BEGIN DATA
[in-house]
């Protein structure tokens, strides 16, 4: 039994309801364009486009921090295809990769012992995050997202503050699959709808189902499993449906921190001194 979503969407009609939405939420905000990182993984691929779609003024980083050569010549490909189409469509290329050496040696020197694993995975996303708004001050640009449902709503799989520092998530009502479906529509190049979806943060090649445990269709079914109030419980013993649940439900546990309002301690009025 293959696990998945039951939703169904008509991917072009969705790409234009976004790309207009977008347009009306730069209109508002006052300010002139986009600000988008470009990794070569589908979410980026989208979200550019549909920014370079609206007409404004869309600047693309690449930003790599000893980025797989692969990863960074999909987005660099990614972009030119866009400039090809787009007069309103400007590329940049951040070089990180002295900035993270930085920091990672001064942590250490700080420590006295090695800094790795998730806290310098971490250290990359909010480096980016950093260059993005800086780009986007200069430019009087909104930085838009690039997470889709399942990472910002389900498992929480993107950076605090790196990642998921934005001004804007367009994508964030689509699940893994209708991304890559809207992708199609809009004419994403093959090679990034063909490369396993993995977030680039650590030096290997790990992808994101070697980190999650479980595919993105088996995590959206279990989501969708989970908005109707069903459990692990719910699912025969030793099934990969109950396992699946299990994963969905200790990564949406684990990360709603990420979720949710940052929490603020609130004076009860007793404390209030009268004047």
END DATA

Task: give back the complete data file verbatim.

[in-house]
């Protein structure tokens, strides 16, 4: 039994309801364009486009921090295809990769012992995050997202503050699959709808189902499993449906921190001194 979503969407009609939405939420905000990182993984691929779609003024980083050569010549490909189409469509290329050496040696020197694993995975996303708004001050640009449902709503799989520092998530009502479906529509190049979806943060090649445990269709079914109030419980013993649940439900546990309002301690009025 293959696990998945039951939703169904008509991917072009969705790409234009976004790309207009977008347009009306730069209109508002006052300010002139986009600000988008470009990794070569589908979410980026989208979200550019549909920014370079609206007409404004869309600047693309690449930003790599000893980025797989692969990863960074999909987005660099990614972009030119866009400039090809787009007069309103400007590329940049951040070089990180002295900035993270930085920091990672001064942590250490700080420590006295090695800094790795998730806290310098971490250290990359909010480096980016950093260059993005800086780009986007200069430019009087909104930085838009690039997470889709399942990472910002389900498992929480993107950076605090790196990642998921934005001004804007367009994508964030689509699940893994209708991304890559809207992708199609809009004419994403093959090679990034063909490369396993993995977030680039650590030096290997790990992808994101070697980190999650479980595919993105088996995590959206279990989501969708989970908005109707069903459990692990719910699912025969030793099934990969109950396992699946299990994963969905200790990564949406684990990360709603990420979720949710940052929490603020609130004076009860007793404390209030009268004047």